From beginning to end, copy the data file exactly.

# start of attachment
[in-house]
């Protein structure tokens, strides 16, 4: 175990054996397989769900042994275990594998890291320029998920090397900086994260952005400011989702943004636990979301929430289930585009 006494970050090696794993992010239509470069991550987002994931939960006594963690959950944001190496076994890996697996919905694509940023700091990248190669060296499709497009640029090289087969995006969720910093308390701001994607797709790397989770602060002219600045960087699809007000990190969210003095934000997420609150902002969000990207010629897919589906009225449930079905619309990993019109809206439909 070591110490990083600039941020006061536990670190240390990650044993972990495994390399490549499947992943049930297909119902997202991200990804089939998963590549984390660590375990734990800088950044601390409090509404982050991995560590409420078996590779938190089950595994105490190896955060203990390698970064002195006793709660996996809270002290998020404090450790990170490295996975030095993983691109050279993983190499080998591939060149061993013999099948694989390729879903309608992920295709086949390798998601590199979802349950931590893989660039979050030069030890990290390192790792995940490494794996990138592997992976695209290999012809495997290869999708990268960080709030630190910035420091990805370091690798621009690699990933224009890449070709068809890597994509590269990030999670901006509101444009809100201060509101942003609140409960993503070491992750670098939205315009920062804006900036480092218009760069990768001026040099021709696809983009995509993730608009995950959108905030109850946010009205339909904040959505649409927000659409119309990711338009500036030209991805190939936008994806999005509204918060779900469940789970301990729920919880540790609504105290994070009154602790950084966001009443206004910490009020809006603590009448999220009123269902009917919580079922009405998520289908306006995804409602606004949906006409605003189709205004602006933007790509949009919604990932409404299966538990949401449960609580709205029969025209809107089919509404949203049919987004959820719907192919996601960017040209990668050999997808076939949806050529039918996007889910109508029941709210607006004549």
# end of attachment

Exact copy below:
[in-house]
């Protein structure tokens, strides 16, 4: 175990054996397989769900042994275990594998890291320029998920090397900086994260952005400011989702943004636990979301929430289930585009 006494970050090696794993992010239509470069991550987002994931939960006594963690959950944001190496076994890996697996919905694509940023700091990248190669060296499709497009640029090289087969995006969720910093308390701001994607797709790397989770602060002219600045960087699809007000990190969210003095934000997420609150902002969000990207010629897919589906009225449930079905619309990993019109809206439909 070591110490990083600039941020006061536990670190240390990650044993972990495994390399490549499947992943049930297909119902997202991200990804089939998963590549984390660590375990734990800088950044601390409090509404982050991995560590409420078996590779938190089950595994105490190896955060203990390698970064002195006793709660996996809270002290998020404090450790990170490295996975030095993983691109050279993983190499080998591939060149061993013999099948694989390729879903309608992920295709086949390798998601590199979802349950931590893989660039979050030069030890990290390192790792995940490494794996990138592997992976695209290999012809495997290869999708990268960080709030630190910035420091990805370091690798621009690699990933224009890449070709068809890597994509590269990030999670901006509101444009809100201060509101942003609140409960993503070491992750670098939205315009920062804006900036480092218009760069990768001026040099021709696809983009995509993730608009995950959108905030109850946010009205339909904040959505649409927000659409119309990711338009500036030209991805190939936008994806999005509204918060779900469940789970301990729920919880540790609504105290994070009154602790950084966001009443206004910490009020809006603590009448999220009123269902009917919580079922009405998520289908306006995804409602606004949906006409605003189709205004602006933007790509949009919604990932409404299966538990949401449960609580709205029969025209809107089919509404949203049919987004959820719907192919996601960017040209990668050999997808076939949806050529039918996007889910109508029941709210607006004549």